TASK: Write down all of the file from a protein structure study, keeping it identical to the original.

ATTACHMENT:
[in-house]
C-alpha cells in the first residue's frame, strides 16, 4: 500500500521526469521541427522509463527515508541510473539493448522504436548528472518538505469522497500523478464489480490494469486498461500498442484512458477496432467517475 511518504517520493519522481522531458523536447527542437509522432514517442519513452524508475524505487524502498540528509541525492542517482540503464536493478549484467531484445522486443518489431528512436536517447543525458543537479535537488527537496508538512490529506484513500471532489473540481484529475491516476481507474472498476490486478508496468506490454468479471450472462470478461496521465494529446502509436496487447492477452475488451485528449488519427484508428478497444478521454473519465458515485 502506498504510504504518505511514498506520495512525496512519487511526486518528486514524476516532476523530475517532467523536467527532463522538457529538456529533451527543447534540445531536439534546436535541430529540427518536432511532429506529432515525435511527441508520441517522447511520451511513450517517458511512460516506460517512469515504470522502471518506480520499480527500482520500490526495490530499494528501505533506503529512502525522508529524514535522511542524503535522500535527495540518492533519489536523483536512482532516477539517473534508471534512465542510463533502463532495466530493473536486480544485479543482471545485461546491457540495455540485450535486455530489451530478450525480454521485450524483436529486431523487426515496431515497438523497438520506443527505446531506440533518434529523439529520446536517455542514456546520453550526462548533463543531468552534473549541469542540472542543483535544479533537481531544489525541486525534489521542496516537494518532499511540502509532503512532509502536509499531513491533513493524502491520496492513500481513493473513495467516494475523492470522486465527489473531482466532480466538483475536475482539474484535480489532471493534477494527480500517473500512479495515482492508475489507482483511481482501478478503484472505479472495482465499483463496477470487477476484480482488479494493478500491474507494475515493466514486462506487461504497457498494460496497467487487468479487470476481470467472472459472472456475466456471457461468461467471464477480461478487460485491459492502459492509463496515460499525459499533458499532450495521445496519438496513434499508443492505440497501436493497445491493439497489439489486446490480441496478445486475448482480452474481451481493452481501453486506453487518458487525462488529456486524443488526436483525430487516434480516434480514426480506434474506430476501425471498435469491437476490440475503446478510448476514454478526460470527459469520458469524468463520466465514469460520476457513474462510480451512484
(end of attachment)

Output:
[in-house]
C-alpha cells in the first residue's frame, strides 16, 4: 500500500521526469521541427522509463527515508541510473539493448522504436548528472518538505469522497500523478464489480490494469486498461500498442484512458477496432467517475 511518504517520493519522481522531458523536447527542437509522432514517442519513452524508475524505487524502498540528509541525492542517482540503464536493478549484467531484445522486443518489431528512436536517447543525458543537479535537488527537496508538512490529506484513500471532489473540481484529475491516476481507474472498476490486478508496468506490454468479471450472462470478461496521465494529446502509436496487447492477452475488451485528449488519427484508428478497444478521454473519465458515485 502506498504510504504518505511514498506520495512525496512519487511526486518528486514524476516532476523530475517532467523536467527532463522538457529538456529533451527543447534540445531536439534546436535541430529540427518536432511532429506529432515525435511527441508520441517522447511520451511513450517517458511512460516506460517512469515504470522502471518506480520499480527500482520500490526495490530499494528501505533506503529512502525522508529524514535522511542524503535522500535527495540518492533519489536523483536512482532516477539517473534508471534512465542510463533502463532495466530493473536486480544485479543482471545485461546491457540495455540485450535486455530489451530478450525480454521485450524483436529486431523487426515496431515497438523497438520506443527505446531506440533518434529523439529520446536517455542514456546520453550526462548533463543531468552534473549541469542540472542543483535544479533537481531544489525541486525534489521542496516537494518532499511540502509532503512532509502536509499531513491533513493524502491520496492513500481513493473513495467516494475523492470522486465527489473531482466532480466538483475536475482539474484535480489532471493534477494527480500517473500512479495515482492508475489507482483511481482501478478503484472505479472495482465499483463496477470487477476484480482488479494493478500491474507494475515493466514486462506487461504497457498494460496497467487487468479487470476481470467472472459472472456475466456471457461468461467471464477480461478487460485491459492502459492509463496515460499525459499533458499532450495521445496519438496513434499508443492505440497501436493497445491493439497489439489486446490480441496478445486475448482480452474481451481493452481501453486506453487518458487525462488529456486524443488526436483525430487516434480516434480514426480506434474506430476501425471498435469491437476490440475503446478510448476514454478526460470527459469520458469524468463520466465514469460520476457513474462510480451512484